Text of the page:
He popped the trunk and unloaded her suitcase and carry-on tote brief case bag.

That’s a lot of different types of bags in a single product. Is it really all of those at the same time, was this a typo, or is this really what that author meant to say?

 

And a few paragraphs after that:

She was 14 when her parents took her [to Paris for the first time]. She remembered how huge the Eiffel Tower was and also the food was different. It was richer in spice and flavor and very decorative. Nothing plan or bland about it. And all the buildings and outskirt drives. 

‘And’ would suffice, as would a simple comma before ‘also.’ ‘The food was richer in spice…’ would flow just fine instead of breaking the idea up into two different sentences. The last part is just dangling out there on its own. There are a lot of lines like that in this book.

 

So, as you can see, there are a lot of clarity issues in the book. What I’ve shown you so far happens in just the front 4% of the book. You’ve got 96% more of this to deal with.

 

The Characters

There didn’t seem to be any character development here. The people listed were more like pawns that did whatever Cassadine wanted them to if it seemed convenient for her at the time.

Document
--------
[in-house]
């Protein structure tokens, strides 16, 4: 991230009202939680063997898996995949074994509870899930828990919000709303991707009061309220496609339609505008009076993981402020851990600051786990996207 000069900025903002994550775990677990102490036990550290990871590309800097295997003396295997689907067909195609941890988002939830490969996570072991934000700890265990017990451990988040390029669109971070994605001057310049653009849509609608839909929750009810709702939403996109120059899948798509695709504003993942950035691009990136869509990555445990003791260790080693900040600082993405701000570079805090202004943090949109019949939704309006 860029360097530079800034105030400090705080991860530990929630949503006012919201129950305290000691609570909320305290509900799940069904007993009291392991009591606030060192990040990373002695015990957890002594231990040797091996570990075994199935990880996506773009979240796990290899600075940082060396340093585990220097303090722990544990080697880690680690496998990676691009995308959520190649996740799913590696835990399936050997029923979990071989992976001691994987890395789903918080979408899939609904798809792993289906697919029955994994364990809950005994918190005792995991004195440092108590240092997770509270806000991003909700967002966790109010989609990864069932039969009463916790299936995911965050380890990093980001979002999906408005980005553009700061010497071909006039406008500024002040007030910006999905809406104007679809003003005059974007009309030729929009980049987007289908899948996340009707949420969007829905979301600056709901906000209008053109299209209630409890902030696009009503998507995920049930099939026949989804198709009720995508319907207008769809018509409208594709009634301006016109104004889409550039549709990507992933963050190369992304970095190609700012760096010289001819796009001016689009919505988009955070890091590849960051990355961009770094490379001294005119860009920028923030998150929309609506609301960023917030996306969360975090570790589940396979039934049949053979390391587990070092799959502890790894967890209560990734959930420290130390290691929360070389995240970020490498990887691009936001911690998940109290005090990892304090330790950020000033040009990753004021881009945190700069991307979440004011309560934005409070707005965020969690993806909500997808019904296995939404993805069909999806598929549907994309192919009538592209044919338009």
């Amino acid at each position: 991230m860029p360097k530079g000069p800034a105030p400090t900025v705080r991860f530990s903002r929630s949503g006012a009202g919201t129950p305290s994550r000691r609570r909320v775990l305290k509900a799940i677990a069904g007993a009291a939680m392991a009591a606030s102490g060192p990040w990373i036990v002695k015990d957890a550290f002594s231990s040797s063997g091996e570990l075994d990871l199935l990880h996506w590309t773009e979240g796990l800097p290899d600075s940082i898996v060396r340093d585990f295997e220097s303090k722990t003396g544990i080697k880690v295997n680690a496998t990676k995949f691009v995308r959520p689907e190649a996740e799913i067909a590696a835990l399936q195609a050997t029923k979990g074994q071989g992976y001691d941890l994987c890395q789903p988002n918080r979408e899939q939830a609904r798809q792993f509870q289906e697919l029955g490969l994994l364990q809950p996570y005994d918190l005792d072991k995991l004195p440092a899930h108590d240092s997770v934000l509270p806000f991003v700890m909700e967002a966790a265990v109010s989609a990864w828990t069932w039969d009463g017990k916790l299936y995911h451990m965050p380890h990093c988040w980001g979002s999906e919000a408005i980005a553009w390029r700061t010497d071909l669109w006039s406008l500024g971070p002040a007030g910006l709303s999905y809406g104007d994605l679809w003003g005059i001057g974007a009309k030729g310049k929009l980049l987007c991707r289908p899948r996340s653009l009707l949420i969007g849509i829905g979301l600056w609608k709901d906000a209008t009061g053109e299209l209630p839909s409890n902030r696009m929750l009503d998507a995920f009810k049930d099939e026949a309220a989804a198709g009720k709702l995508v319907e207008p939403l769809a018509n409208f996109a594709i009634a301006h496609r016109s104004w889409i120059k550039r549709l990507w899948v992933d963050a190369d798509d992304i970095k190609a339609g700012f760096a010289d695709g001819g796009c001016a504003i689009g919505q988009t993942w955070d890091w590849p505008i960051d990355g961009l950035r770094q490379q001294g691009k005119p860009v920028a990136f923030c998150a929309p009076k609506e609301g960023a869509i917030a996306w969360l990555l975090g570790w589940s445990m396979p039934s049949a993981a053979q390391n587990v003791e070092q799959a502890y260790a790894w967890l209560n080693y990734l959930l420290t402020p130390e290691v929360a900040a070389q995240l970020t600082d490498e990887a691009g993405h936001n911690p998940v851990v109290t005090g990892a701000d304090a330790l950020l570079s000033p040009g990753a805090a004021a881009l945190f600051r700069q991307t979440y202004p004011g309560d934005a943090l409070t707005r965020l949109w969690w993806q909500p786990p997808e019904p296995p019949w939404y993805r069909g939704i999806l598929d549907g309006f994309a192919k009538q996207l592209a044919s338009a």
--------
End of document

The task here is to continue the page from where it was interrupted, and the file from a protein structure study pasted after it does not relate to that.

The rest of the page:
Tia overwhelmingly allows herself to be moved around by the people surrounding her. She’s a constant damsel-in-distress. She does nothing about the fact that her husband is cheating on her, for example. Another guy, Paul, actually sets up a meeting with a divorce lawyer FOR HER in order to get it done–he even takes her to the meeting himself.

Paul does a lot of work for on Tia’s behalf–even buys the house the Ambers have been living in from Tia’s parents so she can continue living in it without issue–yet he never gets angry or resentful, he never seems exhausted or questioning of the relationship or Tia. He just takes everything in stride and is the perfect gentleman everywhere but in the bedroom.

These issues with character realism were most noticeable after Tia got raped. Once they did have sex again for the first time in a while, Tia had no hesitancy about the act. Then, even when Paul (for who knows what reason) physically restrains her with his hands during sex (as was done to her during the rape), she’s perfectly fine with it, even says she “loved it.”